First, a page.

Washington, D.C.—(ENEWSPF)—December 21, 2010. The Federal Communications Commission today acted to preserve the Internet as an open network enabling consumer choice, freedom of expression, user control, competition and the freedom to innovate.
Chairman Genachowski voted for the Order; Commissioner Copps concurred and Commissioner Clyburn approved in part and concurred in part. Commissioners McDowell and Baker dissented.
In 2009, the FCC launched a public process to determine whether and what actions might be necessary to preserve the characteristics that have allowed the Internet to grow into an indispensable platform supporting our nation’s economy and civic life, and to foster continued investment in the physical networks that enable the Internet.
This process has made clear that the Internet has thrived because of its freedom and openness — the absence of any gatekeeper blocking lawful uses of the network or picking winners and losers online. Consumers and innovators do not have to seek permission before they use the Internet to launch new technologies, start businesses, connect with friends, or share their views.
The Internet is a level playing field. Consumers can make their own choices about what applications and services to use and are free to decide what content they want to access, create, or share with others. This openness promotes competition. It also enables a self-reinforcing cycle of investment and innovation in which new uses of the network lead to increased adoption of broadband, which drives investment and improvements in the network itself, which in turn lead to further innovative uses of the network and further investment in content, applications, services, and devices. A core goal of this Order is to foster and accelerate this cycle of investment and innovation.
The record and the economic analysis demonstrate, however, that the openness of the Internet cannot be taken for granted, and that it faces real threats. Broadband providers have taken actions that endanger the Internet’s openness by blocking or degrading disfavored content and applications without disclosing their practices to consumers. Finally, broadband providers may have financial interests in services that may compete with online content and services. The record also establishes the widespread benefits of providing greater clarity in this area: clarity that the Internet’s openness will continue; that there is a forum and procedure for resolving alleged open Internet violations; and clarity that broadband providers may reasonably manage their networks. In light of these considerations, the FCC has long recognized that certain basic standards for broadband provider conduct are necessary to ensure the Internet’s continued openness.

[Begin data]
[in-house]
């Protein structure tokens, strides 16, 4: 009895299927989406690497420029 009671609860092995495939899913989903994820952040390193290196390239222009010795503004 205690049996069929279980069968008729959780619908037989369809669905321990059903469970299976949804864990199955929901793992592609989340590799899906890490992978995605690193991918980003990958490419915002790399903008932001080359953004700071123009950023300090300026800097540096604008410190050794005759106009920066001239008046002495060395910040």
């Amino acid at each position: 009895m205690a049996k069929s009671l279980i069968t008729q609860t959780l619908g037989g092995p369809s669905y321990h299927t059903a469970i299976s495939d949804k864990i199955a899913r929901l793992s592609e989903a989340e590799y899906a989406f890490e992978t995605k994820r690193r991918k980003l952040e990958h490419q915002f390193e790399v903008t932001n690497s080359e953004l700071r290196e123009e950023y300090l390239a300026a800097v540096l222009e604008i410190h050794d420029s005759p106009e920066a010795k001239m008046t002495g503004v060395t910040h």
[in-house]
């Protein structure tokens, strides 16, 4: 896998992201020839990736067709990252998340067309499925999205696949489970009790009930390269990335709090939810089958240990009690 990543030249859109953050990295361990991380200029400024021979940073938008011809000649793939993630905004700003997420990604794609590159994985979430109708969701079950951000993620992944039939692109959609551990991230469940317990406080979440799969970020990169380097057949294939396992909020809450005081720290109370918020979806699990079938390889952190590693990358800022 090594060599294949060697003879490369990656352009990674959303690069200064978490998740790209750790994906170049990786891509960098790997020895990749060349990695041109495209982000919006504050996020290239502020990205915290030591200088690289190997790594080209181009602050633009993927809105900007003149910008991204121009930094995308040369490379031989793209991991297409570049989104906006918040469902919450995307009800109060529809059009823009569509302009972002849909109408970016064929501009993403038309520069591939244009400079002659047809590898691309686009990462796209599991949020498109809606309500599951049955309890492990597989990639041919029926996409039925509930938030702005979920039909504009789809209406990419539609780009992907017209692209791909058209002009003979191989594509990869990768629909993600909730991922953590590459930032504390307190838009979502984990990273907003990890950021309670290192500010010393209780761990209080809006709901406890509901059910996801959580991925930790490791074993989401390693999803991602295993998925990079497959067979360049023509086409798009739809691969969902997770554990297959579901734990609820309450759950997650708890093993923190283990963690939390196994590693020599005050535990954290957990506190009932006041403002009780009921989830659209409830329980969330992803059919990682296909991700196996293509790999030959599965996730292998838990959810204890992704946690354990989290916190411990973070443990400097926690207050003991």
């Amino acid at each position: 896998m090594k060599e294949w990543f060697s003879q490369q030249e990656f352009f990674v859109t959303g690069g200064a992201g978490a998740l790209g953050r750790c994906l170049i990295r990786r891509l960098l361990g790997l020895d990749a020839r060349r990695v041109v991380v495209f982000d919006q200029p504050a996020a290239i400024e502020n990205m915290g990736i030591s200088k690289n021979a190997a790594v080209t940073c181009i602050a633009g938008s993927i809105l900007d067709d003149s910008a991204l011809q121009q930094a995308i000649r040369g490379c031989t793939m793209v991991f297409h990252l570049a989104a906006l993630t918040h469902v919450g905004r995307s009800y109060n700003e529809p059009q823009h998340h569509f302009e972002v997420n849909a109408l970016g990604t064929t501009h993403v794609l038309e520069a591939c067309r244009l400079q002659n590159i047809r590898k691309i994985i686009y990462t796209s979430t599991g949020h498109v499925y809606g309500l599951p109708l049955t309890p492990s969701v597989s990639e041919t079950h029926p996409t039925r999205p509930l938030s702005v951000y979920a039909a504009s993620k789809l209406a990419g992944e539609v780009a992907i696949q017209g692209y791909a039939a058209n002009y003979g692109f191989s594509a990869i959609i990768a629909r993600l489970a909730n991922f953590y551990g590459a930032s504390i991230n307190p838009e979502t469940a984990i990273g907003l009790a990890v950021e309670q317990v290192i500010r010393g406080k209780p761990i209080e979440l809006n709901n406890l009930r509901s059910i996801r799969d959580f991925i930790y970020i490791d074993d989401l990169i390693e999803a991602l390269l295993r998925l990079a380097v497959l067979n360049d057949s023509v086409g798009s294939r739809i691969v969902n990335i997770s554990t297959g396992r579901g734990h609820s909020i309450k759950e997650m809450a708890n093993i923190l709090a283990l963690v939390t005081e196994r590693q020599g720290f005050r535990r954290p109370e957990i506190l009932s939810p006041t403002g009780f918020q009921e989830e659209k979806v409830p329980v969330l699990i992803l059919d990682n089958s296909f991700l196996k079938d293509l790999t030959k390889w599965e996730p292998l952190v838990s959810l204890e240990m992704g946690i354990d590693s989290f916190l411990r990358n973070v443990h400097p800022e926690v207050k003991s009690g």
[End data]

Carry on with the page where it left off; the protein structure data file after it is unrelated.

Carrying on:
The rules ensure that Internet openness will continue, providing greater certainty to consumers, innovators, investors, and broadband providers, including the flexibility providers need to effectively manage their networks. These rules were developed following a public rulemaking process that began in fall 2009 and included input from more than 100,000 individuals and organizations and several public workshops.
The rules require all broadband providers to publicly disclose network management practices, restrict broadband providers from blocking Internet content and applications, and bar fixed broadband providers from engaging in unreasonable discrimination in transmitting lawful network traffic. The rules ensure much-needed transparency and continued Internet openness, while making clear that broadband providers can effectively manage their networks and respond to market demands
The Order builds on the bipartisan Internet Policy Statement the Commission adopted in 2005. It concludes that adopting open Internet protections to ensure the continued vitality of the Internet is needed in light of instances of broadband providers interfering with the Internet’s openness and natural incentives they face to exert gatekeeper control over Internet content, applications, and services.
Broadband Internet access services are clearly within the Commission’s jurisdiction. Congress charged the FCC with “regulating a field of enterprise the dominant characteristic of which was the rapid pace of its unfolding” and therefore intended to give the FCC sufficiently broad authority to address new issues that arise with respect to “fluid and dynamic” communications technologies. Congress did not limit its instructions to the Commission to one section of the Communications Act. Rather, it expressed its instructions in multiple sections which, viewed as a whole, provide broad authority to promote competition, investment, transparency, and an open Internet through the rules adopted today.